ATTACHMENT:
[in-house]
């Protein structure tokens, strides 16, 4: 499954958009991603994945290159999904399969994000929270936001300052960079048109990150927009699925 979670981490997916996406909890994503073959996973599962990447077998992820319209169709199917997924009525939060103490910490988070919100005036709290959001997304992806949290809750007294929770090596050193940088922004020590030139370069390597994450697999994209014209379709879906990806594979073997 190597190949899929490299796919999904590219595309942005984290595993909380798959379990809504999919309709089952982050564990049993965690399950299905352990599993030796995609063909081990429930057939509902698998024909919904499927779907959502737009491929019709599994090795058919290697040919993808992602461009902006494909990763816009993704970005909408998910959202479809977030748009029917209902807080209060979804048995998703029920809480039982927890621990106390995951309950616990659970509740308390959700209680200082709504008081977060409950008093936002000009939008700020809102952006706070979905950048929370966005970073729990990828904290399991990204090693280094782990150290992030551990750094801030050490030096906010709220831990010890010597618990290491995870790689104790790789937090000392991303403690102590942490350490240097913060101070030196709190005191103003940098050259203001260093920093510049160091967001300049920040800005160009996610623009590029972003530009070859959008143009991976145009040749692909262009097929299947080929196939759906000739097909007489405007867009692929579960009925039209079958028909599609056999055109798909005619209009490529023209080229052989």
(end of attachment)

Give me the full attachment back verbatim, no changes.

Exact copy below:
[in-house]
């Protein structure tokens, strides 16, 4: 499954958009991603994945290159999904399969994000929270936001300052960079048109990150927009699925 979670981490997916996406909890994503073959996973599962990447077998992820319209169709199917997924009525939060103490910490988070919100005036709290959001997304992806949290809750007294929770090596050193940088922004020590030139370069390597994450697999994209014209379709879906990806594979073997 190597190949899929490299796919999904590219595309942005984290595993909380798959379990809504999919309709089952982050564990049993965690399950299905352990599993030796995609063909081990429930057939509902698998024909919904499927779907959502737009491929019709599994090795058919290697040919993808992602461009902006494909990763816009993704970005909408998910959202479809977030748009029917209902807080209060979804048995998703029920809480039982927890621990106390995951309950616990659970509740308390959700209680200082709504008081977060409950008093936002000009939008700020809102952006706070979905950048929370966005970073729990990828904290399991990204090693280094782990150290992030551990750094801030050490030096906010709220831990010890010597618990290491995870790689104790790789937090000392991303403690102590942490350490240097913060101070030196709190005191103003940098050259203001260093920093510049160091967001300049920040800005160009996610623009590029972003530009070859959008143009991976145009040749692909262009097929299947080929196939759906000739097909007489405007867009692929579960009925039209079958028909599609056999055109798909005619209009490529023209080229052989």